bring out detail and color in the foreground and cliffs.
It also shows the side lighting.

All of the photos are of scenes which had some special interest to us,
rather than just capturing a nice photograph

Photos by Troy and Martha
HDR Processing by Troy
Final exposure negotiated between Troy and Martha



The Texican said...

Love your corrections. I think this enhances our view. I do the same thing in mine. The camera can only do so much, but these enhancements really make the photos come alive. No more wasted shots. Pappy

Dn said...

Your enhancing is quite striking. You inspire me to rouse myself and acquire yet another tech skill.

Well done.

fishing guy said...

Troy: Thanks for sharing your knowledge. I have been working with my photos a little more but often like to show what I shoot.

Pat - An Arkansas Stamper said...

The corrections you've made greatly enhance each photograph. I (currently) don't know enough about photography, or the manipulation of photographs, to make any sort of intelligent comment about what I *might* have done to the original photo. What I *do* know is that the end results you show us here are beautiful. I am unable to choose a favorite; I would happily look at each of these every day.

Thanks for the mini-tutorial, Troy. Everything I learn makes me realize how much I do not yet know. Life is a never-ending learning process.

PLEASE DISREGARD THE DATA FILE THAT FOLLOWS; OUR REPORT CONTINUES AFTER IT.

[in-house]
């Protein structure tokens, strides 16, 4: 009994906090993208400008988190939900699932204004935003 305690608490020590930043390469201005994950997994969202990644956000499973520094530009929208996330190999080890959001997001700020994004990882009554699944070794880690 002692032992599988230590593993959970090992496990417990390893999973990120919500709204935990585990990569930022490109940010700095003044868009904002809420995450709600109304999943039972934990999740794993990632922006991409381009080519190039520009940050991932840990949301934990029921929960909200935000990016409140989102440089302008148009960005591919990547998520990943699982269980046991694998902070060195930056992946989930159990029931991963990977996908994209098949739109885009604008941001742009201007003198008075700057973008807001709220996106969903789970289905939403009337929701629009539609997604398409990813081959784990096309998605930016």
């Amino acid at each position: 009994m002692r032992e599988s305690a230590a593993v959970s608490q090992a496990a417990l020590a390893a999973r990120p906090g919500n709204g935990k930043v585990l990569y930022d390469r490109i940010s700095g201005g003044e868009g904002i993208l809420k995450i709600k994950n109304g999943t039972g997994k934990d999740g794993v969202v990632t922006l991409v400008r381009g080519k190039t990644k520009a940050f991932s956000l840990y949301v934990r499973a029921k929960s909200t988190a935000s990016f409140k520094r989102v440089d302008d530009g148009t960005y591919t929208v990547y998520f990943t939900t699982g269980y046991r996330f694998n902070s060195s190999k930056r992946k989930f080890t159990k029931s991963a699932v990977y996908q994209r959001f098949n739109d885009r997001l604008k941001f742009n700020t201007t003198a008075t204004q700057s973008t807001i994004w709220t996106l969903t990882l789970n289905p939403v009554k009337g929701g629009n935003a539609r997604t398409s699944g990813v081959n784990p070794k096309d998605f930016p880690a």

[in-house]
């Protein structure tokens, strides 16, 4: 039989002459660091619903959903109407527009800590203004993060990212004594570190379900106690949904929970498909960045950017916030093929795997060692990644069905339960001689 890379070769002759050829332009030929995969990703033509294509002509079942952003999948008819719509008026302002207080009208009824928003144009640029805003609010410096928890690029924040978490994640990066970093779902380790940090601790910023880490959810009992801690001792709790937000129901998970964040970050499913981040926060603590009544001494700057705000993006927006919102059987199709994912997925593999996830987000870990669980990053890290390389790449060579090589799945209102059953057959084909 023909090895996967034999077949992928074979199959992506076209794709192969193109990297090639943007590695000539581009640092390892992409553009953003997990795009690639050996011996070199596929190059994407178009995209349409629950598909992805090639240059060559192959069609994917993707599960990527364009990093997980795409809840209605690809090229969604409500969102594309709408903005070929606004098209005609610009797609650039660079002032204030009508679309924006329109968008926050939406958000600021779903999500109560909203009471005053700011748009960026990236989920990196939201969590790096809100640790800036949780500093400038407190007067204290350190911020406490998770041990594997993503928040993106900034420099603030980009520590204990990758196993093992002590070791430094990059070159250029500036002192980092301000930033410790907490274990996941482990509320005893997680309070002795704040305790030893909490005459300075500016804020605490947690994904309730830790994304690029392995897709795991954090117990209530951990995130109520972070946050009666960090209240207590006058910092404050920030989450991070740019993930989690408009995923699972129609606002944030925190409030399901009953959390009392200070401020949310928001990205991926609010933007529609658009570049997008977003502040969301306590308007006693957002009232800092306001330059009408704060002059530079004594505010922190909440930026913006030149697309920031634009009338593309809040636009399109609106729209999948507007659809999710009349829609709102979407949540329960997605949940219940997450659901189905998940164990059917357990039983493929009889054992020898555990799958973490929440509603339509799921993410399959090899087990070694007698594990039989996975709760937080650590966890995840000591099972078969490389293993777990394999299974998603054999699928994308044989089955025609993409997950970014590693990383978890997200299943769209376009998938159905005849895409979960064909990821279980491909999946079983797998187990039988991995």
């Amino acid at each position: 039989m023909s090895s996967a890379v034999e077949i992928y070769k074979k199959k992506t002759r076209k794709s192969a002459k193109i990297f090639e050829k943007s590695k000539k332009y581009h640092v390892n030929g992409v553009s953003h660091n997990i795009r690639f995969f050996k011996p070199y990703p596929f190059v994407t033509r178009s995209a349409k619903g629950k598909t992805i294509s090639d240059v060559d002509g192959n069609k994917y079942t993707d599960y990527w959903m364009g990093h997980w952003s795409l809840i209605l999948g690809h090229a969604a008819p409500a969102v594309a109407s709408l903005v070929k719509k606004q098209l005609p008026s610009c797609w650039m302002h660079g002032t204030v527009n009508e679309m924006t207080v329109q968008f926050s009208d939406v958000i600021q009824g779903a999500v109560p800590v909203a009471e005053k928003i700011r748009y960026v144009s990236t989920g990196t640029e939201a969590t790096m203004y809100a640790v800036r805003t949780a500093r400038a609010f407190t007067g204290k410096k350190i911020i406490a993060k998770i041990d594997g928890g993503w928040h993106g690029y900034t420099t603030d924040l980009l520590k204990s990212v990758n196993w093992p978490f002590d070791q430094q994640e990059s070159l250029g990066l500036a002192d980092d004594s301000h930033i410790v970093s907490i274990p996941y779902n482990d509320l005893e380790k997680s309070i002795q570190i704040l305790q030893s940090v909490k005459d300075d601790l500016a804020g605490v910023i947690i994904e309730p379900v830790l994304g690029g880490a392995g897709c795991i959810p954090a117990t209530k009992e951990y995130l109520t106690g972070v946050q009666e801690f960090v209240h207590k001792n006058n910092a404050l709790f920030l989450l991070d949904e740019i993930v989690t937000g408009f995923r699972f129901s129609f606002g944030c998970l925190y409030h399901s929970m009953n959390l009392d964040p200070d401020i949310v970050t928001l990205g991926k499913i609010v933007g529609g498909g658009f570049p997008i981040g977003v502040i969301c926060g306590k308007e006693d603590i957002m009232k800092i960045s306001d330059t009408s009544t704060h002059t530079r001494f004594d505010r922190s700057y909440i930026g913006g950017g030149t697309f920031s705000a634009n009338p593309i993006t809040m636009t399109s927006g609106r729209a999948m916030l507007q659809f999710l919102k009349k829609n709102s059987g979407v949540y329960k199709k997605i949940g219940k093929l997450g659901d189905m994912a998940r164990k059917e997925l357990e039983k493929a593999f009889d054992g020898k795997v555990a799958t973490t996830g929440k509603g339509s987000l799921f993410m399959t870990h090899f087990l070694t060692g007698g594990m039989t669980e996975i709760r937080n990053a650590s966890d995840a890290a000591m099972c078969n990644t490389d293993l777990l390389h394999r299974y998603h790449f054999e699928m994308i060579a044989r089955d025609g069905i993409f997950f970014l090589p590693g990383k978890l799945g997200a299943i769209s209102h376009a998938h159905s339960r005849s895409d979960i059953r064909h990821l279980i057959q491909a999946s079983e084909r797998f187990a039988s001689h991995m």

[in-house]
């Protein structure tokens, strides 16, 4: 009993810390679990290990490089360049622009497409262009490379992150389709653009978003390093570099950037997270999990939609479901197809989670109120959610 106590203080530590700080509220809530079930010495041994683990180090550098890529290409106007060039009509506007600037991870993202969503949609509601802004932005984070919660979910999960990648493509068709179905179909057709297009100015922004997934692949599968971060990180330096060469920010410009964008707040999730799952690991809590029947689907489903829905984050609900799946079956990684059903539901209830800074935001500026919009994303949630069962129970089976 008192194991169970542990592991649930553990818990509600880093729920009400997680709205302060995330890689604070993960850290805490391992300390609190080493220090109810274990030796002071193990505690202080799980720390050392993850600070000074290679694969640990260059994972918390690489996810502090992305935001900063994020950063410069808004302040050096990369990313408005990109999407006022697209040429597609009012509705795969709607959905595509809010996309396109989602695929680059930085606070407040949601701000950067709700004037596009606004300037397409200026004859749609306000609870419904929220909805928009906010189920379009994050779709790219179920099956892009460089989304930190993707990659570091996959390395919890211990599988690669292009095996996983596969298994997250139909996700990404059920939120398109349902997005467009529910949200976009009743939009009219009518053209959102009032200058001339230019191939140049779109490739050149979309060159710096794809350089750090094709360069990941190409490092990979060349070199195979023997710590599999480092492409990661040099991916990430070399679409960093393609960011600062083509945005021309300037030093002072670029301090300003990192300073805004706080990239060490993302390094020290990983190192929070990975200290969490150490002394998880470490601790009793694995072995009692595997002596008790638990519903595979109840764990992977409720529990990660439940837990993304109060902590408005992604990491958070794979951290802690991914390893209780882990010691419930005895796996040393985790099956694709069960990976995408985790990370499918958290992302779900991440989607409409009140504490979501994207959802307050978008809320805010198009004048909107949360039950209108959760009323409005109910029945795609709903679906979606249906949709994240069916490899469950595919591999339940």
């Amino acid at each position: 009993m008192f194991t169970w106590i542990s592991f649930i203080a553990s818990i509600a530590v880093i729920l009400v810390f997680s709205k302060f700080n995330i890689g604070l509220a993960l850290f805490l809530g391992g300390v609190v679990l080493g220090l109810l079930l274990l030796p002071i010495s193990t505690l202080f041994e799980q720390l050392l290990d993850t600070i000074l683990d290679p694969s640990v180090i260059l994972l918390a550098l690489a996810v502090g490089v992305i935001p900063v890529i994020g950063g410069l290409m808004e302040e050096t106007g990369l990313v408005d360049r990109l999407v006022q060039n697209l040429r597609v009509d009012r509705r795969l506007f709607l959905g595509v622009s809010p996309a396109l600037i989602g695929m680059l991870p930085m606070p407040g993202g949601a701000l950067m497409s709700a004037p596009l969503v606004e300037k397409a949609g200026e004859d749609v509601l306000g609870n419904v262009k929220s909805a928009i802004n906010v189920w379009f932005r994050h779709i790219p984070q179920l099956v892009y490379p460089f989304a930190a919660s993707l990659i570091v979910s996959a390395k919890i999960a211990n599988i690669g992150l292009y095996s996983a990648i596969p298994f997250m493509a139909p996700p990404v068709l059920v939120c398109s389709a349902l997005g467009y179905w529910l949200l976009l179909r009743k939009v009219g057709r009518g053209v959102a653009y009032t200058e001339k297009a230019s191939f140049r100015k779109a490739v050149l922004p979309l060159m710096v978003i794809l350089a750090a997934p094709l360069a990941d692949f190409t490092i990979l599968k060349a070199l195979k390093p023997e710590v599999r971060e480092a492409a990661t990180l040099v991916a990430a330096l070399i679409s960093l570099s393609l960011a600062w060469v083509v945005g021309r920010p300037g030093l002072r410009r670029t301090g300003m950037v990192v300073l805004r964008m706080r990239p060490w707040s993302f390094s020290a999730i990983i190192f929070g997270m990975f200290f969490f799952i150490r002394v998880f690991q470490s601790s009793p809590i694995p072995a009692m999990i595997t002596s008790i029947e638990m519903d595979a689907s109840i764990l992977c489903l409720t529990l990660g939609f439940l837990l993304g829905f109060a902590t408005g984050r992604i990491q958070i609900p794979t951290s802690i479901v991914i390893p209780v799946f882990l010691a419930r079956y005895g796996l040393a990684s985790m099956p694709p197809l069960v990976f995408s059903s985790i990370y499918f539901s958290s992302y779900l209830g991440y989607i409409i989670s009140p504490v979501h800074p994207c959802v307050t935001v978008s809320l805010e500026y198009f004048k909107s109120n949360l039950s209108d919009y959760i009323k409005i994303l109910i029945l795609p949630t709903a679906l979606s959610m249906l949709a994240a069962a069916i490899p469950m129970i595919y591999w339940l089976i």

Genie said...

My camera has a feature where you click it once and it shoots three photos in quickly in a row, lower exposure, normal, and higher. I've never played with the feature but after reading this entry I may have to experiment.

Bz said...

Yup, just what I do with many of my photos... but maybe not as well as you. I don't know about compromising on the one with the fence... I like the depth it gives the photo.
Y'alls site stays in my drop-down bar... love the pics!

Lew said...

I think the type of correction depends on the mood and details you want to convey in the photograph. Ansel Adams was a master at exposure in the field and also a master at printing in the darkroom. When I was using a manual film camera, I would often bracket the exposure and select the best print. With my digital cameras, I still do that using the camera's metering by pointing more to the light or dark elements in the picture. As to your four examples, I prefer the original in the second example and the corrected in the other 3. It really is the preference of the person who takes the photo to decide how to display it. Thanks for your comment on my Saturday post. I usually get to Ramblings Around Texas a couple of time a week. I enjoy your Alaska series and your info on the wildlife.